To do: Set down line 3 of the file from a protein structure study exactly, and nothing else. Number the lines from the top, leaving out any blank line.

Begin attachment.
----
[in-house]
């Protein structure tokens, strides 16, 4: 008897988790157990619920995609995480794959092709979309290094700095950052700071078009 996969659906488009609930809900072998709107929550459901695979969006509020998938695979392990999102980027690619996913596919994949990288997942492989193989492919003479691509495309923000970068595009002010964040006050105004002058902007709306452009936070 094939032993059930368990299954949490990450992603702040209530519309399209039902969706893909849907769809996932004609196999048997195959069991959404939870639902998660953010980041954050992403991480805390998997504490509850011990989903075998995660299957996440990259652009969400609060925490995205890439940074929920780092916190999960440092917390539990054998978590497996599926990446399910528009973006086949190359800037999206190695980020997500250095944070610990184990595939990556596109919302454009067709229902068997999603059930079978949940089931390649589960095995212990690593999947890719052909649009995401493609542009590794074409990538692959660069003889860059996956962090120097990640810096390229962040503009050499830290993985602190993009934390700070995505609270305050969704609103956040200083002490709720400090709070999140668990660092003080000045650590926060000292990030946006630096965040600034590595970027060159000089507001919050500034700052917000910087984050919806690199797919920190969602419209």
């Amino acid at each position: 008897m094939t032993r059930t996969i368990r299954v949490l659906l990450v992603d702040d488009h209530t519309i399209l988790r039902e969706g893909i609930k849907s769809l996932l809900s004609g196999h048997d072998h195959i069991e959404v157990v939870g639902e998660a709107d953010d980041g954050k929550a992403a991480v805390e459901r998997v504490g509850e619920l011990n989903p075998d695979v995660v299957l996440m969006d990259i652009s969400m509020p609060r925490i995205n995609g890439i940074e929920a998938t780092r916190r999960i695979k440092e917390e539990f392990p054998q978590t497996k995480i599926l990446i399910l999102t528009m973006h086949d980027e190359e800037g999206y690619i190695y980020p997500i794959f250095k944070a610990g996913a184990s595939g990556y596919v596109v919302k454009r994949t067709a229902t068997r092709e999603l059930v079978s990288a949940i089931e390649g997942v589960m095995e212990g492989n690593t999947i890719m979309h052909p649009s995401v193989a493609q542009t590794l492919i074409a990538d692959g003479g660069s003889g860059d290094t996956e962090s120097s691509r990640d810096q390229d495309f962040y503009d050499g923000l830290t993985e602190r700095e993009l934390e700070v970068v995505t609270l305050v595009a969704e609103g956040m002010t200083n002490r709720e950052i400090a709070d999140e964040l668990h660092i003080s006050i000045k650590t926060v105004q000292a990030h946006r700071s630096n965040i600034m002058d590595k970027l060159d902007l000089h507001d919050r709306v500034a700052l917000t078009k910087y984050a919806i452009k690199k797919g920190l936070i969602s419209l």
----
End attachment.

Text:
């Amino acid at each position: 008897m094939t032993r059930t996969i368990r299954v949490l659906l990450v992603d702040d488009h209530t519309i399209l988790r039902e969706g893909i609930k849907s769809l996932l809900s004609g196999h048997d072998h195959i069991e959404v157990v939870g639902e998660a709107d953010d980041g954050k929550a992403a991480v805390e459901r998997v504490g509850e619920l011990n989903p075998d695979v995660v299957l996440m969006d990259i652009s969400m509020p609060r925490i995205n995609g890439i940074e929920a998938t780092r916190r999960i695979k440092e917390e539990f392990p054998q978590t497996k995480i599926l990446i399910l999102t528009m973006h086949d980027e190359e800037g999206y690619i190695y980020p997500i794959f250095k944070a610990g996913a184990s595939g990556y596919v596109v919302k454009r994949t067709a229902t068997r092709e999603l059930v079978s990288a949940i089931e390649g997942v589960m095995e212990g492989n690593t999947i890719m979309h052909p649009s995401v193989a493609q542009t590794l492919i074409a990538d692959g003479g660069s003889g860059d290094t996956e962090s120097s691509r990640d810096q390229d495309f962040y503009d050499g923000l830290t993985e602190r700095e993009l934390e700070v970068v995505t609270l305050v595009a969704e609103g956040m002010t200083n002490r709720e950052i400090a709070d999140e964040l668990h660092i003080s006050i000045k650590t926060v105004q000292a990030h946006r700071s630096n965040i600034m002058d590595k970027l060159d902007l000089h507001d919050r709306v500034a700052l917000t078009k910087y984050a919806i452009k690199k797919g920190l936070i969602s419209l």